Scala/Functions

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Function basics[edit]

Function definitions in Scala are quite flexible and still somewhat concise. Let's look at a simple function definition:

def simpleFunction = 3
println(simpleFunction) //Prints "3".

In the above, the "def" keyword is used to start the definition of the function. After the "def" keyword, the name of the function follows, in this case "simpleFunction". "=" is used to indicate that the function has a return value. After the "=" comes an expression of some sort, indicating the body of the function, which in this case is a 3. We then call the function by simply writing its name, and print the result. Note that since the function has no parameters, we don't use "()" to call it.

Since scopes are expressions, and the last statement in the scope is the result value of the scope, we can write a more advanced function as follows:

def someFunction = {
  val a = 42 - 13*2
  a*a
}
println(someFunction) //Prints "256".

The final statement "a*a" is an expression, and thus becomes the result value of the scope, and since the scope is the expression of the function, it becomes the return value of the function. If the final statement in the scope had been a non-expression statement, the return type would have been "Unit", indicating no return value, as seen here:

def printNameFunction = println("Jack Sparrow")
printNameFunction //Prints "Jack Sparrow".

Since the function has no return value, but only has side-effects, it is considered good style to indicate this in the function definition. Instead of using "=" to indicate the body of the function, it is possible to just use a scope:

def printNameFunction2 {println("Captain Haddock")}
printNameFunction2 //Prints "Captain Haddock".

Independent of what value the last expression have, a function that forgoes the "=" will always have the return type "Unit".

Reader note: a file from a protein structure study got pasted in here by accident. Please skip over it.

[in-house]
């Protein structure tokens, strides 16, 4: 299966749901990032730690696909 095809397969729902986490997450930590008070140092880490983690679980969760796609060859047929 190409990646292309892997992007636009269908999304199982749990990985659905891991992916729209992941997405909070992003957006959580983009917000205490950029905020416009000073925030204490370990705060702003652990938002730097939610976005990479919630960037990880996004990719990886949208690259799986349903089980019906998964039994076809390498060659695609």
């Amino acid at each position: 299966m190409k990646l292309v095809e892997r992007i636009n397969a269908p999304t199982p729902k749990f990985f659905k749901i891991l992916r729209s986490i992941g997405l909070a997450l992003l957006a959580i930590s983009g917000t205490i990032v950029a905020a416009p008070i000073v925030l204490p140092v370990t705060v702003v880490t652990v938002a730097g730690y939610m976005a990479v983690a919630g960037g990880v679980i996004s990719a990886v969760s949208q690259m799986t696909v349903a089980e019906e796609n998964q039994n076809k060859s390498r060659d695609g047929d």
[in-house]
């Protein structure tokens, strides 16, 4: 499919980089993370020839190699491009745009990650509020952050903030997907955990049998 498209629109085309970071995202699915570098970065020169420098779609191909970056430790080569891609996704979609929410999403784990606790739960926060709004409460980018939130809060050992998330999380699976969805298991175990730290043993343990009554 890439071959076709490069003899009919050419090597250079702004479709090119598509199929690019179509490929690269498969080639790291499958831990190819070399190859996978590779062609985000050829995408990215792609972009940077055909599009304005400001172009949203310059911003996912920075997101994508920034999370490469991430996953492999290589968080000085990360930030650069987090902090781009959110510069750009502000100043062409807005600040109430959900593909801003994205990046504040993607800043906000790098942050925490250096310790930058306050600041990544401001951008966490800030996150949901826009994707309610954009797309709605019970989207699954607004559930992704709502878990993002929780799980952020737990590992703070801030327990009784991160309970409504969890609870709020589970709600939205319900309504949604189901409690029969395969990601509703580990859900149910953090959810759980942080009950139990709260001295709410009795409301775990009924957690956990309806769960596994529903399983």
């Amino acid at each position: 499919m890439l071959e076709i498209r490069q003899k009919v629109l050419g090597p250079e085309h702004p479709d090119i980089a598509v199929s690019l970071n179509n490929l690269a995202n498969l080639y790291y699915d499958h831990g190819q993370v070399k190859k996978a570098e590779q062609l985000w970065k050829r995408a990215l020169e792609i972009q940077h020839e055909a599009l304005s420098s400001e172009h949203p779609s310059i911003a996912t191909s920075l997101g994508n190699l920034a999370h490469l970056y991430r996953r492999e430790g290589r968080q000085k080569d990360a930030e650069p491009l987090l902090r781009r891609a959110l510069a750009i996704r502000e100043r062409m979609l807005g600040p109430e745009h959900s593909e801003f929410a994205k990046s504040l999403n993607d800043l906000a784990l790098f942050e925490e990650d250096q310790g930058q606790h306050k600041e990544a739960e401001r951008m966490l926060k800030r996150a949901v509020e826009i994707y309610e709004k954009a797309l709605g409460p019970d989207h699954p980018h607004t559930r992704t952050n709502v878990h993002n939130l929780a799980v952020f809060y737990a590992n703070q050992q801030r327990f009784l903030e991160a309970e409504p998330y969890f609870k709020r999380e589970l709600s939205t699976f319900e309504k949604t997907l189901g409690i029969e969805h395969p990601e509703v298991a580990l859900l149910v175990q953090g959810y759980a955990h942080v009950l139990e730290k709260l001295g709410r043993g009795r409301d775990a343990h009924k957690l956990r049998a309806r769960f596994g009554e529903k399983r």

The above functions are all a bit boring, since they don't take any arguments. Functions are given argument lists by appending a "()" after the name, like so:

def cubed(a:Int) = a*a*a
def pythagoras(a:Double, b:Double) = math.sqrt(a*a + b*b)
println(cubed(-3)) //Prints "-27".
println(pythagoras(3, 4)) //Prints "5.0".

Each argument in the function is separated by a ",", and calling the functions requires using the "()" and putting the arguments in the right other. Note that the type annotations for the arguments are mandatory.

As you may have noted in the above, the return type was never explicitly declared. The reason is that the Scala compiler can often infer the right return type. If for some reason you want to declare it explicitly, it can be done by putting it between the last parameter list and the start of the body (denoted by either "=" or "{"), like so:

def squared(a:Int):Int = a*a

A common case where the result type needs to be explicitly declared (as of Scala 2.9.1) is for recursive functions, namely functions that call themselves. The basic example is the factorial function:

def factorial(n:Int):Int = {
  if (n == 0) 1
  else n*factorial(n-1)
}
//ERROR: Does not compile!
/*def factorial(n:Int) = {
  if (n == 0) 1
  else n*factorial(n-1)
}*/

Function names[edit]

TODO: Syntax regarding names of functions.

Prefix functions[edit]

TODO: Syntax regarding prefix and infix functions.

Function precedence[edit]

TODO: Syntax regarding function precedence as well as ":".

Function types[edit]

TODO: Types of functions, for instance "Int => Double" or "(String => String) => String".